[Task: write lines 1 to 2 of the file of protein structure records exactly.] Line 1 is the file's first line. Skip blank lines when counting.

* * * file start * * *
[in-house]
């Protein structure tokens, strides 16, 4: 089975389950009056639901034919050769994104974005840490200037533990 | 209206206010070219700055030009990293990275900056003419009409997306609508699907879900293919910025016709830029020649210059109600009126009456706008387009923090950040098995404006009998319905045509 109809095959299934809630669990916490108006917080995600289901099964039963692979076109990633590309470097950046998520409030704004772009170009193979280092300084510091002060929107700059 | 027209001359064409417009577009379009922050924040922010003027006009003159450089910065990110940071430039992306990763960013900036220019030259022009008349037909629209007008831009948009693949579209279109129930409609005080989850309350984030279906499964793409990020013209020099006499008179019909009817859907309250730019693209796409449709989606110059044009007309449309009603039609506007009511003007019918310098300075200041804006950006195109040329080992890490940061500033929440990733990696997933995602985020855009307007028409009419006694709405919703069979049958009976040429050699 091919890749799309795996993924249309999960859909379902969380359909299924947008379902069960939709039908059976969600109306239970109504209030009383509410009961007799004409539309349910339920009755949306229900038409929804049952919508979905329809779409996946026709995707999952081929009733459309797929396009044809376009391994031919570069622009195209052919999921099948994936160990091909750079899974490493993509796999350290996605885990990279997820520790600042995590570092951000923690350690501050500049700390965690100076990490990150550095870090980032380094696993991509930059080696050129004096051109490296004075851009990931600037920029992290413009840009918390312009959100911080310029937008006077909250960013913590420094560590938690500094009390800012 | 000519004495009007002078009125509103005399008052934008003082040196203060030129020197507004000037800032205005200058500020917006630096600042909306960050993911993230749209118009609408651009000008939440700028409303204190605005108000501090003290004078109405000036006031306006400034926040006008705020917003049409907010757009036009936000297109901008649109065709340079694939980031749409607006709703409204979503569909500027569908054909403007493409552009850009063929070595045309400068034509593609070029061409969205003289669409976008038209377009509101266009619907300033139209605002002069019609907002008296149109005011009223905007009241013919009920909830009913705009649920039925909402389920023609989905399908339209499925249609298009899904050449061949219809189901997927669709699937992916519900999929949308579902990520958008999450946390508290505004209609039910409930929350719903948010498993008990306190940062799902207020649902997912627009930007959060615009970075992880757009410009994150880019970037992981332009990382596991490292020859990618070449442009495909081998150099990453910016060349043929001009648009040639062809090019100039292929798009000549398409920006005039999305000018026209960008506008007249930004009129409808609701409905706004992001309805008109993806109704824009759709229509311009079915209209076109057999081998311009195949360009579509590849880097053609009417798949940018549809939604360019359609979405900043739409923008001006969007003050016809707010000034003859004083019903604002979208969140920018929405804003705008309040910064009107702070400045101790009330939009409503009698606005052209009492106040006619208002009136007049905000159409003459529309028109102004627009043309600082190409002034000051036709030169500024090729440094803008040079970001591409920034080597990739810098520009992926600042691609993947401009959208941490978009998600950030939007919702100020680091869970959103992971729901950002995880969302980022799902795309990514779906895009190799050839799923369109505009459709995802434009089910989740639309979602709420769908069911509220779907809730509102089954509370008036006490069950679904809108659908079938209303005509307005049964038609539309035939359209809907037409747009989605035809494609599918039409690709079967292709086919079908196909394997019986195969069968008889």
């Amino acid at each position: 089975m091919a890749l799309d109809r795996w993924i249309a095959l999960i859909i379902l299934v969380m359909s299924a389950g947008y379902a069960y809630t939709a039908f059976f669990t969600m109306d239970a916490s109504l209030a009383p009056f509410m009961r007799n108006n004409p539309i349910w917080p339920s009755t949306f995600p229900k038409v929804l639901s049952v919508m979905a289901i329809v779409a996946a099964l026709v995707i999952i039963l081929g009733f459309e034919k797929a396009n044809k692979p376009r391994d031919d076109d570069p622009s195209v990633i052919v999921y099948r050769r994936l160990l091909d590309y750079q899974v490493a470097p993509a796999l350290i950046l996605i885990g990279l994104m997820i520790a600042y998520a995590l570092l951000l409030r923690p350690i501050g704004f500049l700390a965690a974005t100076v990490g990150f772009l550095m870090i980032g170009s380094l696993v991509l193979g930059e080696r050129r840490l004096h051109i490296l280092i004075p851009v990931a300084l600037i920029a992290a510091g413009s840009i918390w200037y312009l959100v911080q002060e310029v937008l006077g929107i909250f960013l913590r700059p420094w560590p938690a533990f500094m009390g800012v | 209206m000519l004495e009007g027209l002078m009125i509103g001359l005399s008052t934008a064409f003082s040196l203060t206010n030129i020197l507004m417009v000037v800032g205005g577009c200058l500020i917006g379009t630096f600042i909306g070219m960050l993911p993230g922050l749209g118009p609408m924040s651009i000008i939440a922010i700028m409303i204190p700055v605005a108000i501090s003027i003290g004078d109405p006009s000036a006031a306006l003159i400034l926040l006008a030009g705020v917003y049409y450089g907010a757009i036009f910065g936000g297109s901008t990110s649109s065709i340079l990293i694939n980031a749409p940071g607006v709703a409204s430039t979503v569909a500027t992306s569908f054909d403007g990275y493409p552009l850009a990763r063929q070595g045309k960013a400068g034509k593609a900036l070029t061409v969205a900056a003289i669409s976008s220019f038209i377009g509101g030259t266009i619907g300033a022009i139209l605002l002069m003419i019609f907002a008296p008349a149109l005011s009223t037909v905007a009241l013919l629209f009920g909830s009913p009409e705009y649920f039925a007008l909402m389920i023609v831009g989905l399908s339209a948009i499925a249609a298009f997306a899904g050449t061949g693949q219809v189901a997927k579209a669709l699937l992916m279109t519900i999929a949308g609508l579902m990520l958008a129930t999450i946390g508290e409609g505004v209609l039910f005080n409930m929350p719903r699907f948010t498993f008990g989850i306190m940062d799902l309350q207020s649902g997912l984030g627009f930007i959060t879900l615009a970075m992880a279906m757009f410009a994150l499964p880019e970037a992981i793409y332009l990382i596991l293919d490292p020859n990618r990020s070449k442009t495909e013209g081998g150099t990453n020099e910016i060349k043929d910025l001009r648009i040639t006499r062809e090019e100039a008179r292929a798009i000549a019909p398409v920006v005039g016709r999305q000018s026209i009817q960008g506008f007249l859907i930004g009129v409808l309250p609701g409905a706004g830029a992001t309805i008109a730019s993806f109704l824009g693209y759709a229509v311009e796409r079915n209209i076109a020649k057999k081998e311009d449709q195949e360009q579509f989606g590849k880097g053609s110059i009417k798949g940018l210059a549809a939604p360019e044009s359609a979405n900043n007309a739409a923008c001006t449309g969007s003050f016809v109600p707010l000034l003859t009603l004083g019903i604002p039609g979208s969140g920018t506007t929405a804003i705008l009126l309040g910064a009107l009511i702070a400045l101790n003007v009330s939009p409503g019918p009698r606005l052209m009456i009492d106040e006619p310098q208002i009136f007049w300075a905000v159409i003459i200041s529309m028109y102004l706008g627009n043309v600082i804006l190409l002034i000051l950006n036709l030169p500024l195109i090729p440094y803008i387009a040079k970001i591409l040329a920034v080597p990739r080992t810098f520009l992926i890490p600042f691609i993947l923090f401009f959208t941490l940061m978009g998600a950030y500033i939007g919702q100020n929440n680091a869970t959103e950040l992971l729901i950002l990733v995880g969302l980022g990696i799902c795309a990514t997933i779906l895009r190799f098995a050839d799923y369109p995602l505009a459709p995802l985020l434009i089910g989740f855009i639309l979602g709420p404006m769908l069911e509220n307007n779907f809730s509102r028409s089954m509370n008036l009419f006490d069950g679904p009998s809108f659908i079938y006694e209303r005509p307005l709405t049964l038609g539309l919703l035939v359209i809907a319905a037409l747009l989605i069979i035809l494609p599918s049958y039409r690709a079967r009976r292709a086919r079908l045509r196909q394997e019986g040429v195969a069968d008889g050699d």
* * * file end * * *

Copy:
[in-house]
């Protein structure tokens, strides 16, 4: 089975389950009056639901034919050769994104974005840490200037533990 | 209206206010070219700055030009990293990275900056003419009409997306609508699907879900293919910025016709830029020649210059109600009126009456706008387009923090950040098995404006009998319905045509 109809095959299934809630669990916490108006917080995600289901099964039963692979076109990633590309470097950046998520409030704004772009170009193979280092300084510091002060929107700059 | 027209001359064409417009577009379009922050924040922010003027006009003159450089910065990110940071430039992306990763960013900036220019030259022009008349037909629209007008831009948009693949579209279109129930409609005080989850309350984030279906499964793409990020013209020099006499008179019909009817859907309250730019693209796409449709989606110059044009007309449309009603039609506007009511003007019918310098300075200041804006950006195109040329080992890490940061500033929440990733990696997933995602985020855009307007028409009419006694709405919703069979049958009976040429050699 091919890749799309795996993924249309999960859909379902969380359909299924947008379902069960939709039908059976969600109306239970109504209030009383509410009961007799004409539309349910339920009755949306229900038409929804049952919508979905329809779409996946026709995707999952081929009733459309797929396009044809376009391994031919570069622009195209052919999921099948994936160990091909750079899974490493993509796999350290996605885990990279997820520790600042995590570092951000923690350690501050500049700390965690100076990490990150550095870090980032380094696993991509930059080696050129004096051109490296004075851009990931600037920029992290413009840009918390312009959100911080310029937008006077909250960013913590420094560590938690500094009390800012 | 000519004495009007002078009125509103005399008052934008003082040196203060030129020197507004000037800032205005200058500020917006630096600042909306960050993911993230749209118009609408651009000008939440700028409303204190605005108000501090003290004078109405000036006031306006400034926040006008705020917003049409907010757009036009936000297109901008649109065709340079694939980031749409607006709703409204979503569909500027569908054909403007493409552009850009063929070595045309400068034509593609070029061409969205003289669409976008038209377009509101266009619907300033139209605002002069019609907002008296149109005011009223905007009241013919009920909830009913705009649920039925909402389920023609989905399908339209499925249609298009899904050449061949219809189901997927669709699937992916519900999929949308579902990520958008999450946390508290505004209609039910409930929350719903948010498993008990306190940062799902207020649902997912627009930007959060615009970075992880757009410009994150880019970037992981332009990382596991490292020859990618070449442009495909081998150099990453910016060349043929001009648009040639062809090019100039292929798009000549398409920006005039999305000018026209960008506008007249930004009129409808609701409905706004992001309805008109993806109704824009759709229509311009079915209209076109057999081998311009195949360009579509590849880097053609009417798949940018549809939604360019359609979405900043739409923008001006969007003050016809707010000034003859004083019903604002979208969140920018929405804003705008309040910064009107702070400045101790009330939009409503009698606005052209009492106040006619208002009136007049905000159409003459529309028109102004627009043309600082190409002034000051036709030169500024090729440094803008040079970001591409920034080597990739810098520009992926600042691609993947401009959208941490978009998600950030939007919702100020680091869970959103992971729901950002995880969302980022799902795309990514779906895009190799050839799923369109505009459709995802434009089910989740639309979602709420769908069911509220779907809730509102089954509370008036006490069950679904809108659908079938209303005509307005049964038609539309035939359209809907037409747009989605035809494609599918039409690709079967292709086919079908196909394997019986195969069968008889």